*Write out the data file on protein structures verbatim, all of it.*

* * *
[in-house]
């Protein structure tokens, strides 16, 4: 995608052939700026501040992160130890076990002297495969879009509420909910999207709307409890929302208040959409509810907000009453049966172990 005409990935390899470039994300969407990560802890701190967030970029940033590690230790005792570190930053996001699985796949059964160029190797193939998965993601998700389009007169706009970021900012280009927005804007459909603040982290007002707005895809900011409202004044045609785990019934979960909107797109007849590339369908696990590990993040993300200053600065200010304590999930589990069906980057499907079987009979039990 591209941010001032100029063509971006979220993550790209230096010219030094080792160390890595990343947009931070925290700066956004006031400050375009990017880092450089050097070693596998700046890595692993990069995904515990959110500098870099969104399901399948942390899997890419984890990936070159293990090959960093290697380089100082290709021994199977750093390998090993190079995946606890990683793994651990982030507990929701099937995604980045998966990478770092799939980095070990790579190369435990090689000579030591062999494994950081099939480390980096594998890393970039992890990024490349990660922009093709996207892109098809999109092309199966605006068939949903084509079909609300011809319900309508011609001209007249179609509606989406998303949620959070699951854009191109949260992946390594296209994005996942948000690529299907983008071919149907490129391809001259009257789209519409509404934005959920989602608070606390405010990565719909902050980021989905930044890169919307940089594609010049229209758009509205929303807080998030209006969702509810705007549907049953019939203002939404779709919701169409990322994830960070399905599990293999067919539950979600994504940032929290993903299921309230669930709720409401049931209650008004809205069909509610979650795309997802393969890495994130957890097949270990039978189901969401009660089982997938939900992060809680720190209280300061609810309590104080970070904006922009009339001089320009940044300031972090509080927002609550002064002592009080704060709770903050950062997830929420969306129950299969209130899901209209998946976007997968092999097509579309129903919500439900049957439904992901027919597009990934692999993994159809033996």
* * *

[in-house]
């Protein structure tokens, strides 16, 4: 995608052939700026501040992160130890076990002297495969879009509420909910999207709307409890929302208040959409509810907000009453049966172990 005409990935390899470039994300969407990560802890701190967030970029940033590690230790005792570190930053996001699985796949059964160029190797193939998965993601998700389009007169706009970021900012280009927005804007459909603040982290007002707005895809900011409202004044045609785990019934979960909107797109007849590339369908696990590990993040993300200053600065200010304590999930589990069906980057499907079987009979039990 591209941010001032100029063509971006979220993550790209230096010219030094080792160390890595990343947009931070925290700066956004006031400050375009990017880092450089050097070693596998700046890595692993990069995904515990959110500098870099969104399901399948942390899997890419984890990936070159293990090959960093290697380089100082290709021994199977750093390998090993190079995946606890990683793994651990982030507990929701099937995604980045998966990478770092799939980095070990790579190369435990090689000579030591062999494994950081099939480390980096594998890393970039992890990024490349990660922009093709996207892109098809999109092309199966605006068939949903084509079909609300011809319900309508011609001209007249179609509606989406998303949620959070699951854009191109949260992946390594296209994005996942948000690529299907983008071919149907490129391809001259009257789209519409509404934005959920989602608070606390405010990565719909902050980021989905930044890169919307940089594609010049229209758009509205929303807080998030209006969702509810705007549907049953019939203002939404779709919701169409990322994830960070399905599990293999067919539950979600994504940032929290993903299921309230669930709720409401049931209650008004809205069909509610979650795309997802393969890495994130957890097949270990039978189901969401009660089982997938939900992060809680720190209280300061609810309590104080970070904006922009009339001089320009940044300031972090509080927002609550002064002592009080704060709770903050950062997830929420969306129950299969209130899901209209998946976007997968092999097509579309129903919500439900049957439904992901027919597009990934692999993994159809033996």